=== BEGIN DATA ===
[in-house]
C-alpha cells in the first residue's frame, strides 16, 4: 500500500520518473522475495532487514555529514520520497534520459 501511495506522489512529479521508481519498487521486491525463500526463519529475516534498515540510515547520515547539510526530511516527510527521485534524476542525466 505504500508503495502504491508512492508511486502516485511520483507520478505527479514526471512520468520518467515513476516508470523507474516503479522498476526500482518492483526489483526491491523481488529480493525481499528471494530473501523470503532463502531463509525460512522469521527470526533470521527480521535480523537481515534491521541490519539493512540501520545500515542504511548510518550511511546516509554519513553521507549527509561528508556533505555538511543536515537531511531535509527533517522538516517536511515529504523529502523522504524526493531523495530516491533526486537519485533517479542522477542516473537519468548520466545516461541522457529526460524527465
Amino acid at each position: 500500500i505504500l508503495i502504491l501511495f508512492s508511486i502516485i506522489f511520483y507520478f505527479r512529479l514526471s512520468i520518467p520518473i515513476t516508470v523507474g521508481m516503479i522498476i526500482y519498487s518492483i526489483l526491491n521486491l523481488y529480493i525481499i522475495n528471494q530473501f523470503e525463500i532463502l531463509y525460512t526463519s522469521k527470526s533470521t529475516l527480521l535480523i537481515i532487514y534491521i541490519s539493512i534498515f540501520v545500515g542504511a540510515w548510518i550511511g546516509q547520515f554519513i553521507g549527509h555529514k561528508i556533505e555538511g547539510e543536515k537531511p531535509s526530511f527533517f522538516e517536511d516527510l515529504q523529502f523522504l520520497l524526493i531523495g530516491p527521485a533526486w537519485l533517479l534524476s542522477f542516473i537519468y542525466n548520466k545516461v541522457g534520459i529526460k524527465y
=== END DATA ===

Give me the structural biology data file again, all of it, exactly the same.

[in-house]
C-alpha cells in the first residue's frame, strides 16, 4: 500500500520518473522475495532487514555529514520520497534520459 501511495506522489512529479521508481519498487521486491525463500526463519529475516534498515540510515547520515547539510526530511516527510527521485534524476542525466 505504500508503495502504491508512492508511486502516485511520483507520478505527479514526471512520468520518467515513476516508470523507474516503479522498476526500482518492483526489483526491491523481488529480493525481499528471494530473501523470503532463502531463509525460512522469521527470526533470521527480521535480523537481515534491521541490519539493512540501520545500515542504511548510518550511511546516509554519513553521507549527509561528508556533505555538511543536515537531511531535509527533517522538516517536511515529504523529502523522504524526493531523495530516491533526486537519485533517479542522477542516473537519468548520466545516461541522457529526460524527465
Amino acid at each position: 500500500i505504500l508503495i502504491l501511495f508512492s508511486i502516485i506522489f511520483y507520478f505527479r512529479l514526471s512520468i520518467p520518473i515513476t516508470v523507474g521508481m516503479i522498476i526500482y519498487s518492483i526489483l526491491n521486491l523481488y529480493i525481499i522475495n528471494q530473501f523470503e525463500i532463502l531463509y525460512t526463519s522469521k527470526s533470521t529475516l527480521l535480523i537481515i532487514y534491521i541490519s539493512i534498515f540501520v545500515g542504511a540510515w548510518i550511511g546516509q547520515f554519513i553521507g549527509h555529514k561528508i556533505e555538511g547539510e543536515k537531511p531535509s526530511f527533517f522538516e517536511d516527510l515529504q523529502f523522504l520520497l524526493i531523495g530516491p527521485a533526486w537519485l533517479l534524476s542522477f542516473i537519468y542525466n548520466k545516461v541522457g534520459i529526460k524527465y